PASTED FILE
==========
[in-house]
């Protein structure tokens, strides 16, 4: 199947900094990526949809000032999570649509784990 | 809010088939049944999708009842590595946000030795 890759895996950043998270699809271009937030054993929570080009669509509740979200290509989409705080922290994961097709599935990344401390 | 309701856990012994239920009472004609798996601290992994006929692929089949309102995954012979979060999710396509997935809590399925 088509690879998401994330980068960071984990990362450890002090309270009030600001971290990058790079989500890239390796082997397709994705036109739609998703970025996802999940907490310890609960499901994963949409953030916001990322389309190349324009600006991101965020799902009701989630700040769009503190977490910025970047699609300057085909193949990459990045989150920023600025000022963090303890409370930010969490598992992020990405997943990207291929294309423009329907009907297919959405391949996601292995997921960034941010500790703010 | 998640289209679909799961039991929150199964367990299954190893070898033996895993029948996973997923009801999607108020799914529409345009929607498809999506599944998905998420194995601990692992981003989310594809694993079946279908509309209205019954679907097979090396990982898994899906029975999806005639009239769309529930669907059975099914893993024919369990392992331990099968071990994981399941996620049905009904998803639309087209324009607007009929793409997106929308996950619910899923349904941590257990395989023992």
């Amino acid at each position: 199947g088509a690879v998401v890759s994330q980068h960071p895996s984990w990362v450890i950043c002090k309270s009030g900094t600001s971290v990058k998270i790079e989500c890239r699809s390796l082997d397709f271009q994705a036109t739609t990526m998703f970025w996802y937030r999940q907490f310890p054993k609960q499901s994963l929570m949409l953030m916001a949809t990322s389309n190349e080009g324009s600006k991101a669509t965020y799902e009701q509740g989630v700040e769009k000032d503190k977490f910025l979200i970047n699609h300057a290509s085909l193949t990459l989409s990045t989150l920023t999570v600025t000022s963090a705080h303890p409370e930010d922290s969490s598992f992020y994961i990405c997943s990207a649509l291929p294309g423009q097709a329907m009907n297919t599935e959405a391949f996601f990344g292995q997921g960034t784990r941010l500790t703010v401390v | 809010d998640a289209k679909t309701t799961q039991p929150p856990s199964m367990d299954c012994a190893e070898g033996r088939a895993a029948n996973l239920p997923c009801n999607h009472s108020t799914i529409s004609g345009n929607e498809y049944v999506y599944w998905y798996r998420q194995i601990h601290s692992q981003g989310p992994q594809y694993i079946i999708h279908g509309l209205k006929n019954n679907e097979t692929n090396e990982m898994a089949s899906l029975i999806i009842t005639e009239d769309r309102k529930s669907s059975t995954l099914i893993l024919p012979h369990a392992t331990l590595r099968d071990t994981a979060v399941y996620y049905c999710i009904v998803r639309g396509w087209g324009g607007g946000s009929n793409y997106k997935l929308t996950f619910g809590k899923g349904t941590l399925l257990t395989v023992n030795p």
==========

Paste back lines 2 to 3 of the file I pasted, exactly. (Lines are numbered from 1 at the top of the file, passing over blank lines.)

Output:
């Protein structure tokens, strides 16, 4: 199947900094990526949809000032999570649509784990 | 809010088939049944999708009842590595946000030795 890759895996950043998270699809271009937030054993929570080009669509509740979200290509989409705080922290994961097709599935990344401390 | 309701856990012994239920009472004609798996601290992994006929692929089949309102995954012979979060999710396509997935809590399925 088509690879998401994330980068960071984990990362450890002090309270009030600001971290990058790079989500890239390796082997397709994705036109739609998703970025996802999940907490310890609960499901994963949409953030916001990322389309190349324009600006991101965020799902009701989630700040769009503190977490910025970047699609300057085909193949990459990045989150920023600025000022963090303890409370930010969490598992992020990405997943990207291929294309423009329907009907297919959405391949996601292995997921960034941010500790703010 | 998640289209679909799961039991929150199964367990299954190893070898033996895993029948996973997923009801999607108020799914529409345009929607498809999506599944998905998420194995601990692992981003989310594809694993079946279908509309209205019954679907097979090396990982898994899906029975999806005639009239769309529930669907059975099914893993024919369990392992331990099968071990994981399941996620049905009904998803639309087209324009607007009929793409997106929308996950619910899923349904941590257990395989023992």
């Amino acid at each position: 199947g088509a690879v998401v890759s994330q980068h960071p895996s984990w990362v450890i950043c002090k309270s009030g900094t600001s971290v990058k998270i790079e989500c890239r699809s390796l082997d397709f271009q994705a036109t739609t990526m998703f970025w996802y937030r999940q907490f310890p054993k609960q499901s994963l929570m949409l953030m916001a949809t990322s389309n190349e080009g324009s600006k991101a669509t965020y799902e009701q509740g989630v700040e769009k000032d503190k977490f910025l979200i970047n699609h300057a290509s085909l193949t990459l989409s990045t989150l920023t999570v600025t000022s963090a705080h303890p409370e930010d922290s969490s598992f992020y994961i990405c997943s990207a649509l291929p294309g423009q097709a329907m009907n297919t599935e959405a391949f996601f990344g292995q997921g960034t784990r941010l500790t703010v401390v | 809010d998640a289209k679909t309701t799961q039991p929150p856990s199964m367990d299954c012994a190893e070898g033996r088939a895993a029948n996973l239920p997923c009801n999607h009472s108020t799914i529409s004609g345009n929607e498809y049944v999506y599944w998905y798996r998420q194995i601990h601290s692992q981003g989310p992994q594809y694993i079946i999708h279908g509309l209205k006929n019954n679907e097979t692929n090396e990982m898994a089949s899906l029975i999806i009842t005639e009239d769309r309102k529930s669907s059975t995954l099914i893993l024919p012979h369990a392992t331990l590595r099968d071990t994981a979060v399941y996620y049905c999710i009904v998803r639309g396509w087209g324009g607007g946000s009929n793409y997106k997935l929308t996950f619910g809590k899923g349904t941590l399925l257990t395989v023992n030795p």